climatology and meteorology

cloud amount

that portion of the sky cover which is attributed to clouds; the unit of measurement is the okta or tenths (meaning one-eighth or one-tenth) of the sky dome as seen by the observer.


like cumulus; generally descriptive of all clouds; vertical development in the form of rising mounds, domes or towers; driven by thermal convection and have vertical velocities greater than 1 meter (3.3 feet) per second.


the transport of energy entirely resulting from the random motions of individual molecules, and not from any concerted group movement; occurs in response to temperature gradients; contrasts with convection, in which energy is transported by molecules moving together in coherent groups.

cold pole

the location that has the lowest annual mean temperature in its hemisphere.


a hydrometeor consisting of a visible aggregate of minute particles of liquid water or ice, or both, suspended in the free air and usually not touching the earth's surface; it may also include larger particles of liquid water or ice (precipitation particles) and non-aqueous liquid or solid particles such as those present in fumes, smoke and dust (aerosols); cloudiness is the same as cloud cover; but usually it is used in a very general sense.


the scientific study of climate; the aspect of meteorology which studies processes of climate formation, distribution of climates over the globe, analysis of the causes of differences of climate (physical climatology), and the application of climatic data to the solution of specific design or operational problems (applied climatology); climatology may be further subdivided according to purpose or point of view: agricultural climatology, air-mass climatology, aviation climatology, bioclimatology, dynamic climatology, medical climatology, macroclimatology, mesoclimatology, microclimatology, paleoclimatology, synoptic climatology, etc..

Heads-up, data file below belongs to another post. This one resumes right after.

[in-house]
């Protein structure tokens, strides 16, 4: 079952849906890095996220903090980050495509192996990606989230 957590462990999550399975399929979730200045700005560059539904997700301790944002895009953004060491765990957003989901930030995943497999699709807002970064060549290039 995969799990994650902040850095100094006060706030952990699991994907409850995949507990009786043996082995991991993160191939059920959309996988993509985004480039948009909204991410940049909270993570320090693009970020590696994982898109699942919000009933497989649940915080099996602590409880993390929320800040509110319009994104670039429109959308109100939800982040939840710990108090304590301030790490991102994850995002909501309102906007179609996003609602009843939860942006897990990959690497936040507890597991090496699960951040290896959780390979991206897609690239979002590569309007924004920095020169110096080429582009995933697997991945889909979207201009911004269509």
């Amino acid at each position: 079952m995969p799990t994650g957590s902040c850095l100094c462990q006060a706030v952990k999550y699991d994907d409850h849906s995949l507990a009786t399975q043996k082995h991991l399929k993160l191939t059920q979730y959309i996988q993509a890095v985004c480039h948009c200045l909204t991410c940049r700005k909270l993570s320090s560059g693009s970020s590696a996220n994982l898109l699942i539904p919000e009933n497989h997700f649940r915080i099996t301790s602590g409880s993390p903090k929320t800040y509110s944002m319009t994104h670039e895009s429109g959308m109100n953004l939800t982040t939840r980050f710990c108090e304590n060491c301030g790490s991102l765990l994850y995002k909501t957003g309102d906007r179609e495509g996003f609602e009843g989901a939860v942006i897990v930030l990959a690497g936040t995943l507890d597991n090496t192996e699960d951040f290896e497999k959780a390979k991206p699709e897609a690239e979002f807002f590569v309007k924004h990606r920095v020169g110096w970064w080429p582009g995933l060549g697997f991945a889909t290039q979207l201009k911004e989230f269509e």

climatological atlas

atlas composed mainly of climatological charts; it represents especially the monthly and annual distributions of the principal climatic elements of a specific region for a relatively long period.

climate variability

(1) in the most general sense, the term climate variability denotes the inherent characteristic of climate which manifests itself in changes with time; the degree of climate variability can be described by the differences between long-term statistics of meteorological elements calculated for different periods, (in this sense, the measure of climate variability is the same as the measure of climate change) (2) the term climate variability is often used to denote deviations of climate statistics over a given period of time (such as a specific month, season or year) from the long-term climate statistics relating to the corresponding calendar period; (in this sense, climate variability is measured by those deviations, which are usually termed anomalies).

climate model

representation of the climate system based on the mathematical equations governing the behavior of the various components of the system and including treatment of key physical processes and interactions, cast in a form suitable for numerical approximation with computers.


synthesis of weather conditions in a given area, characterized by long-term statistics (mean values, variances, probabilities of extreme values, etc.) of the meteorological elements in that area; polar climate (arctic climate) is generally the climate of a geographical polar region, most commonly taken to be a climate which is too cold to support the growth of trees.


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